Star Wars Archives is a fan site that has been around since 2007. But if you haven't seen it lately, you should go have a look. The site has been completely revamped and it's gorgeous. The site is full of terrific photographic and video content documenting the creation of the original trilogy--without even a hint of the prequels.
Entries in documentaries (4)
I don't often find much of interest on StarWars.com. In fact I don't even bother visiting. But I came across it by accident the other day and found an interesting, if short, vignette entitled, "Episode IV: Averting Disaster". It's an excerpt from the Empire of Dreams documentary from the Star Wars Trilogy 2004 DVD set.
Unfortunately you can't embed clips from StarWars.com, so follow the link below if you're interested.
I'm often amazed by what you can find on YouTube. Here is a full length VHS transfer of this classic Star Wars documentary, narrated by Mark Hamill. I vaguely remember seeing it on the nearby PBS affiliate during pledge drives.
Seeing Jamie Benning's review of the Star Wars Blu-ray release reminded me of his terrific, homemade documentary on the making of Star Wars, Star Wars Begins.
If you haven't heard of it, here's a bit of what Wired magazine has to say about it:
Fans can be obsessive, Star Wars fans may be the most obsessive and Jambe Davdar [Jamie Benning] may well be the most obsessive of them all. He has just released his third feature-length documentary/commentary chronicling the original trilogy of George Lucas’ beloved Star Wars and it’s called “Star Wars Begins“. Like his two previous documentaries, Returning To Jedi and Building Empire, Star Wars Begins is an unofficial look at the creation of the classic movie and features tons of deleted scenes, alternate takes and different angles, bloopers, original set audio recordings, and an insane amount of commentary from cast and crew, culled from probably every documentary, interview and commentary track ever made about Star Wars.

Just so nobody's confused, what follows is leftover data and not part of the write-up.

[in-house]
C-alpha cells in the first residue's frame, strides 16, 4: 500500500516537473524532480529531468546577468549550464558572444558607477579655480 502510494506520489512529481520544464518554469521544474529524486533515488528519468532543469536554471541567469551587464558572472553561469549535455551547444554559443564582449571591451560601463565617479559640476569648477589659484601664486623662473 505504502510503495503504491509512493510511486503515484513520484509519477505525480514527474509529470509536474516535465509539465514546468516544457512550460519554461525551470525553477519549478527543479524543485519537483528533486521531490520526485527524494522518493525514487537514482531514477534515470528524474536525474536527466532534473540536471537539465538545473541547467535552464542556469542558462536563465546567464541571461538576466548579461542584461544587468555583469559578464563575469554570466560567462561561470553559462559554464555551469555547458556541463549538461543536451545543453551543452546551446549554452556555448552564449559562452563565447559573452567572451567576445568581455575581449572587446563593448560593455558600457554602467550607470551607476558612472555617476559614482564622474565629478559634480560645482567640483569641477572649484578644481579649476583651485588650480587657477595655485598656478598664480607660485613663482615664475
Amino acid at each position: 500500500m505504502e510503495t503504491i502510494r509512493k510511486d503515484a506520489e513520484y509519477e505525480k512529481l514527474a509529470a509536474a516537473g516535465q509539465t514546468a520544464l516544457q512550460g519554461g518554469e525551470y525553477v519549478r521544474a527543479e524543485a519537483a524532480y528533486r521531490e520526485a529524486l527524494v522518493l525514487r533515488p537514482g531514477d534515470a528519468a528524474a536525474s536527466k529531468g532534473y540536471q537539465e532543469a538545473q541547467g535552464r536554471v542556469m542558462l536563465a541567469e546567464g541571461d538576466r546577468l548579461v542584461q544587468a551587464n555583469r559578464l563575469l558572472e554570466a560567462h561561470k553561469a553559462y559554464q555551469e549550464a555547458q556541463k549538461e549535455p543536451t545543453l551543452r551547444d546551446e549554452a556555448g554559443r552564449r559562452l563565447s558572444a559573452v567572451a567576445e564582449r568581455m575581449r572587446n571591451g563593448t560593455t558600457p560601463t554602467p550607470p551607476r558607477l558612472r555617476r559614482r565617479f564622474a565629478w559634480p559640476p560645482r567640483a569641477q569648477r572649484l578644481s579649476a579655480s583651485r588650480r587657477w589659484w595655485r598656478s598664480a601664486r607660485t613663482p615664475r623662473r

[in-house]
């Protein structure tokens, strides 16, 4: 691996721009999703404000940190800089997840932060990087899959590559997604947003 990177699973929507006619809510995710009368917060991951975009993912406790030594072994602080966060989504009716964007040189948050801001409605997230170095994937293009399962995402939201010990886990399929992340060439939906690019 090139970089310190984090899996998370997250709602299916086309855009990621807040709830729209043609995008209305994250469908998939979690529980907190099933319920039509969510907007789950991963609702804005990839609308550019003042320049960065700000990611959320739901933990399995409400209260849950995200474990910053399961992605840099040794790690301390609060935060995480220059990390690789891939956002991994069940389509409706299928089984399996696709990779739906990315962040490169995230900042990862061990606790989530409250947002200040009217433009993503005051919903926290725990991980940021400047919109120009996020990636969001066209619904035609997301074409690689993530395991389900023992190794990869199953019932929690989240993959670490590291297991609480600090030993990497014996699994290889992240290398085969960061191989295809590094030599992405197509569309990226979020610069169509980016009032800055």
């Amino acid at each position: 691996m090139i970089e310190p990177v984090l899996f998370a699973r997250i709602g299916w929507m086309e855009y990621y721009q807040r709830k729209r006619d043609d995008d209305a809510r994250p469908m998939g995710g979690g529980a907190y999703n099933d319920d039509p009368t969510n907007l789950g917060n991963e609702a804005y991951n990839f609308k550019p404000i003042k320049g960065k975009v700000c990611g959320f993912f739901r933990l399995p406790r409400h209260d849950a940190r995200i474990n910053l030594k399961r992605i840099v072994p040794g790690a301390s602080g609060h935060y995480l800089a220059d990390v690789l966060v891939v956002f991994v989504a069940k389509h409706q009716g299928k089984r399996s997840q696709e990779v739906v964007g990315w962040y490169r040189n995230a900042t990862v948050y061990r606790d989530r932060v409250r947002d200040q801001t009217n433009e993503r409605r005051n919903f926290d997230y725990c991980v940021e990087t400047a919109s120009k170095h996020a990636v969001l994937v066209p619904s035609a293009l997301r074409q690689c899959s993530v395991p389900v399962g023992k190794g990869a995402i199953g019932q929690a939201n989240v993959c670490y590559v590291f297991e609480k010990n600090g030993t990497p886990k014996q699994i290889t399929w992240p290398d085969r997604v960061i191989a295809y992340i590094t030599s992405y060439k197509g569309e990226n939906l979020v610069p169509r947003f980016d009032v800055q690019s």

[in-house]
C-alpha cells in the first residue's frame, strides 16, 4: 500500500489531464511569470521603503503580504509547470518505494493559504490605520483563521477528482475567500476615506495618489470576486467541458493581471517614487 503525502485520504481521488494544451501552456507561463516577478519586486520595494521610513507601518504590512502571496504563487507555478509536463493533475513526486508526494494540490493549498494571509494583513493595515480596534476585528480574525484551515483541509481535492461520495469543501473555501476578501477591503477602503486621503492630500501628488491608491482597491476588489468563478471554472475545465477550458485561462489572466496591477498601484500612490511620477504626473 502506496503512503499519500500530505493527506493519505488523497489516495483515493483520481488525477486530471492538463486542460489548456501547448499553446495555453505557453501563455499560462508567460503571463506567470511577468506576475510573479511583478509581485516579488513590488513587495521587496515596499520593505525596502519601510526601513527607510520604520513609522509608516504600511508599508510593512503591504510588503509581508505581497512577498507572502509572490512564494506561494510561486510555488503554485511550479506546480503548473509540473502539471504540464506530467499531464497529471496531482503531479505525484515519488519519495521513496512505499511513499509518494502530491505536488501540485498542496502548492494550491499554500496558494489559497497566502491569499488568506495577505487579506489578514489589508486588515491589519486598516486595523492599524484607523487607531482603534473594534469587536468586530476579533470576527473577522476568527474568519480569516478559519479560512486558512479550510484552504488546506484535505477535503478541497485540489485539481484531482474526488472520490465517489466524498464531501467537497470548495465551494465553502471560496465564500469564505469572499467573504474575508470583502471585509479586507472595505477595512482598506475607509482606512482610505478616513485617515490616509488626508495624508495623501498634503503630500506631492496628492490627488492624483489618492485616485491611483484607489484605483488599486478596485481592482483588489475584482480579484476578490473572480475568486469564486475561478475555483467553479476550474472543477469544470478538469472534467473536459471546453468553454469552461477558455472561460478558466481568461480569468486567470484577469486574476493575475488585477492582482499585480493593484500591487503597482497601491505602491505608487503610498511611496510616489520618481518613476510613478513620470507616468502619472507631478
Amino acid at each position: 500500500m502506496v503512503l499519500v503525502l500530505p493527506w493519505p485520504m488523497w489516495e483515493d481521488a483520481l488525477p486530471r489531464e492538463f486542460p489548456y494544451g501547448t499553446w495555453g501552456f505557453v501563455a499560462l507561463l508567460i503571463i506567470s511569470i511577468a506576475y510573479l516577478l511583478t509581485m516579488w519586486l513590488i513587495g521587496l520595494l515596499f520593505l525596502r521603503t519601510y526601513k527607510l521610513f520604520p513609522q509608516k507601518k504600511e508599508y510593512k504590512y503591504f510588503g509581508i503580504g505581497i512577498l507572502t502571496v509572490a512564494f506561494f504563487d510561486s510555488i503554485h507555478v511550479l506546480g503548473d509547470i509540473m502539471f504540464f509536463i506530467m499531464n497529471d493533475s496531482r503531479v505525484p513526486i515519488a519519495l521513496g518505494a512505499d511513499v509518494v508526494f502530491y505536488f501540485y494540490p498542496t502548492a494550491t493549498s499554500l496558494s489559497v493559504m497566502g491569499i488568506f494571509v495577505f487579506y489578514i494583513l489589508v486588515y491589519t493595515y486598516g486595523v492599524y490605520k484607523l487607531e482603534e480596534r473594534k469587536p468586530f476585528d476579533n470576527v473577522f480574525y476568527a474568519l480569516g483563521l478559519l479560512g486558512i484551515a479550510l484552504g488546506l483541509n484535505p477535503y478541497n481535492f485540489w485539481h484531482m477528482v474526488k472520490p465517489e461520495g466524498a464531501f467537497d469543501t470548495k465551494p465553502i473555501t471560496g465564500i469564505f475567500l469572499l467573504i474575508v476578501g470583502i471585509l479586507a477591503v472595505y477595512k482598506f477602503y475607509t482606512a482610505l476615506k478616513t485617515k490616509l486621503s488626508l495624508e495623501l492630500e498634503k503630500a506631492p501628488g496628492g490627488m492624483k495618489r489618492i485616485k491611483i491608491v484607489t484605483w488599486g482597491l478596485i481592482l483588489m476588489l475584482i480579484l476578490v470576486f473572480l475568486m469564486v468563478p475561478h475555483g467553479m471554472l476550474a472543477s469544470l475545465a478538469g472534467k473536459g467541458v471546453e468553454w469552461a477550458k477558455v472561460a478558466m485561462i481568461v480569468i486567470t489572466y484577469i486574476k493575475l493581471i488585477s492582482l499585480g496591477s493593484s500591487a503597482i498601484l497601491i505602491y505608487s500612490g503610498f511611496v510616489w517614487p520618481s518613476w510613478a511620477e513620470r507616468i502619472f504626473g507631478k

What’s really interesting about the format is that Davdar’s documentary is feature-length, and follows the flow of the original movie itself with the deleted scenes added where they would have been, and interviews placed over the top of the action they’re describing. The overall effect is much more engrossing than a DVD commentary track and the wealth of material contained makes it well worth sitting through the 14 separate YouTube clips. Personally, I’ve never heard the seen the deleted scenes of Biggs on Tatooine and hearing David Prowse saying Vader’s dialogue makes you wonder how this guy was ever gonna be the galaxy’s bad-ass.
Jamie (@JamieSWB) first posted Star Wars Begins on YouTube in 14 parts (to comply with their policy on time limits for clips). But in May 2011 YouTube allowed Jamie to post the whole documentary as a single clip. It's as long as Star Wars itself, so sit back and enjoy it.
By the way, Jamie has given Empire and Jedi the same treatment. See below.
Here's a good story on Star Wars Begins from KPBS in San Diego, California.